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Everything you need to know about COVID-19 in Alberta on Tuesday, March 16

The province reported 355 new cases of COVID-19 Tuesday, 62 of those related to variant strains, with 260 people in hospital with the disease and 44 of those in intensive care. Meanwhile, Phase 2A of Alberta's COVID-19 immunization program with the Pfizer-BioNTech and Moderna vaccines began Monday.

11 per cent of active cases of COVID-19 in Alberta are variants of concern

A server cleans a table at Trolley 5 in southwest Calgary. Dr. Deena Hinshaw, Alberta's chief medical officer of health, says the rising number of variant cases in Alberta continues to be a concern for health officials in the province. (Colleen De Neve for CBC News)

The latest on vaccinations:

  • Phase 2A of Alberta's COVID-19 immunization program with the Pfizer-BioNTech and Moderna vaccines began March 15.
  • Who's eligible in Group A:
    • Albertans born 1947 to 1956 (turning 65 to 74), no matter where they live.
    • First Nations, Métis and Inuit people born 1971 or earlier (turning 50+), no matter where they live.
    • Staff and residents of licensed seniors supportive living facilities not included in Phase 1.
  • How to book if you're eligible:
    • Participating pharmacies: Now booking all eligible ages, no matter the birth year.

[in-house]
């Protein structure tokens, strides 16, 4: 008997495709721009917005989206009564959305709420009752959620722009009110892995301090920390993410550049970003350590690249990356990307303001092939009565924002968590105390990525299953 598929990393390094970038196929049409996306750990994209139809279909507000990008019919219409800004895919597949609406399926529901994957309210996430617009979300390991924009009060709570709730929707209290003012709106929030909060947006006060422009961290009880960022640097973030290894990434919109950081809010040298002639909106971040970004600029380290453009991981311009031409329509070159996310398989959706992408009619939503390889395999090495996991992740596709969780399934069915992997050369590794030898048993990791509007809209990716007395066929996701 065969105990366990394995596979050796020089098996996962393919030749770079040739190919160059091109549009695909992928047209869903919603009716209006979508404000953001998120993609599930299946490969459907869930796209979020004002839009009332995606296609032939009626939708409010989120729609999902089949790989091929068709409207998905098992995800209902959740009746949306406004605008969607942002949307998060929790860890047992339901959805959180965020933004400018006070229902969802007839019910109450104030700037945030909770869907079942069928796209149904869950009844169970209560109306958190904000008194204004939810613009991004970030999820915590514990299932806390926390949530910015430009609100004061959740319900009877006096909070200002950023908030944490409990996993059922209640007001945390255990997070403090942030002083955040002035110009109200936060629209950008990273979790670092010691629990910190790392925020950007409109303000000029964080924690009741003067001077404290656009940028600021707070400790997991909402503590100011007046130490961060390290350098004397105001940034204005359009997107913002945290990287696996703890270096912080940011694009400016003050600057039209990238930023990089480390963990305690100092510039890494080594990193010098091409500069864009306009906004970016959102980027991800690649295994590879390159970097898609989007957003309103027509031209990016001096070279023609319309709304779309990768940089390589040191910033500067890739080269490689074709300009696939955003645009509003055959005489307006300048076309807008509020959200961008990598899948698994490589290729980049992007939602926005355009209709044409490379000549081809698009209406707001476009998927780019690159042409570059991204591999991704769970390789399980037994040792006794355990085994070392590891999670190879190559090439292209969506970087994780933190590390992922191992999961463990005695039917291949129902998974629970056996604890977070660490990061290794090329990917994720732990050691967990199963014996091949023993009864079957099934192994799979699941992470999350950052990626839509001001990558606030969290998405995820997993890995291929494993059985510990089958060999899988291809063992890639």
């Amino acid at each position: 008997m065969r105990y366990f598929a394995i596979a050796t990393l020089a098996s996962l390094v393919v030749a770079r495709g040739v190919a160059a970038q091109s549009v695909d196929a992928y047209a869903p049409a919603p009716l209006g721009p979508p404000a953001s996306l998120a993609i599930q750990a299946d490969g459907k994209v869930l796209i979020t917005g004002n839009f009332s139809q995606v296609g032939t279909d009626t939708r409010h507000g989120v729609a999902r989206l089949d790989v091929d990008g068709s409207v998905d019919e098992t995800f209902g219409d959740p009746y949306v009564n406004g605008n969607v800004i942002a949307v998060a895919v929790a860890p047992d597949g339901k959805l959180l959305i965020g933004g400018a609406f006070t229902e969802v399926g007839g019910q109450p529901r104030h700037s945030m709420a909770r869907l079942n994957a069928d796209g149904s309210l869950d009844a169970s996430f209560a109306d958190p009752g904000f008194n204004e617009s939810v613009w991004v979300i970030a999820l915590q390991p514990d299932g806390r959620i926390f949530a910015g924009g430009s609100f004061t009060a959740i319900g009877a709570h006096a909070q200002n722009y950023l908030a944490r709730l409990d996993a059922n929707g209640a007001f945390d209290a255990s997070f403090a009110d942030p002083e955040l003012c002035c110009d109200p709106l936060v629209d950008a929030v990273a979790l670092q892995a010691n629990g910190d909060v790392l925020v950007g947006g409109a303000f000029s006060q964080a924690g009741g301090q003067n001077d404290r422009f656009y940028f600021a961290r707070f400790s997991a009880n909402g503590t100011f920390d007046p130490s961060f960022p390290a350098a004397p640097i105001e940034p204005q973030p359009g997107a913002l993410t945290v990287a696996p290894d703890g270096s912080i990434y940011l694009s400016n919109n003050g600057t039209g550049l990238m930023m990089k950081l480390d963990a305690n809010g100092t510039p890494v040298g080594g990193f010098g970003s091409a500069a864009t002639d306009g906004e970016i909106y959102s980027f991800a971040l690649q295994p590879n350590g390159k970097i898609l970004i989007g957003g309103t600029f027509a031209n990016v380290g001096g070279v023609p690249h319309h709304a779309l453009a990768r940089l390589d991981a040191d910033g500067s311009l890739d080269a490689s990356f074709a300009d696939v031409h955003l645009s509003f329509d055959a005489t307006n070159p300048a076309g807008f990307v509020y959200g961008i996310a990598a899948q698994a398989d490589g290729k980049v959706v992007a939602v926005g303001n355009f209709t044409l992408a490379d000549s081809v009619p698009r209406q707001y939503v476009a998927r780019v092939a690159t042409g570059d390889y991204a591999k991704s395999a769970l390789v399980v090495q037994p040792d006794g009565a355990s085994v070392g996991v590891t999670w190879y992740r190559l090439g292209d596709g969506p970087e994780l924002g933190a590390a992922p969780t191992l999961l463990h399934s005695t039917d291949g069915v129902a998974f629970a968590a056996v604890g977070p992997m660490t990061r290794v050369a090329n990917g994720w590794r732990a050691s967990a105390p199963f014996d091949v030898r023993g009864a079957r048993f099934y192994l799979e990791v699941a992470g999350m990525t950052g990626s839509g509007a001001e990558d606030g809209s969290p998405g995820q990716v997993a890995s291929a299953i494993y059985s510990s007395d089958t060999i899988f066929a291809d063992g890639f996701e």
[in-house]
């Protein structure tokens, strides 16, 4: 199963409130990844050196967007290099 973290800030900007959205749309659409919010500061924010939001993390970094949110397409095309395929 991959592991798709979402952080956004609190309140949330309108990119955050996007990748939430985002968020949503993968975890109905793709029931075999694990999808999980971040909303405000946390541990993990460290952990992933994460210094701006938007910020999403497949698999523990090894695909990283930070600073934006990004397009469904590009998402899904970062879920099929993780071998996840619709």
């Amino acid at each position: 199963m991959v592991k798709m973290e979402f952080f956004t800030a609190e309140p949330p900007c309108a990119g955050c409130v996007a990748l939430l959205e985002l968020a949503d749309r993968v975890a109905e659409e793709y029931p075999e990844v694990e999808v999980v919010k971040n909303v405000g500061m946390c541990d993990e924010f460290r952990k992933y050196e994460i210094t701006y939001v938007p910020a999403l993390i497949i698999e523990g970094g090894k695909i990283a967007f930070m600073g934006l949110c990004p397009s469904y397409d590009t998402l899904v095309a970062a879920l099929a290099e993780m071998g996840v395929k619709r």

• Alberta Health Services (online or 811): Bookings open by birth year, with more years added each day:
      • March 16: Born 1947-48 and First Nations, Métis and Inuit people born 1962-63.
      • March 17 at 8 a.m.: Born 1949-51 and First Nations, Métis and Inuit people born 1964-66.
    • Living on-reserve or on-settlement: Book through your local clinic.
    • Licensed seniors supportive living: Do not book, AHS will contact facilities directly.
  • More than 18,000 Albertans had booked appointments through AHS since Phase 2A launched Monday morning, the province said Tuesday afternoon.
  • Vaccinations for those 75 and older (born in 1946 or earlier) are still available at those pharmacies as well as at immunization sites operated by AHS across the province. 
  • AHS announced Monday it would open a large-scale vaccination centre at the Calgary Telus Convention Centre on April 5. The site will have 100 vaccination stations and, at full capacity, it could deliver 5,000 shots per day, officials say. There will be no drop-in appointments. Free parking will be provided.
  • If shipments arrive as scheduled, the province says all adults in the province will receive their first dose by the end of June.

Hinshaw asks for patience from frustrated Albertans waiting for vaccines

7 months ago
1:05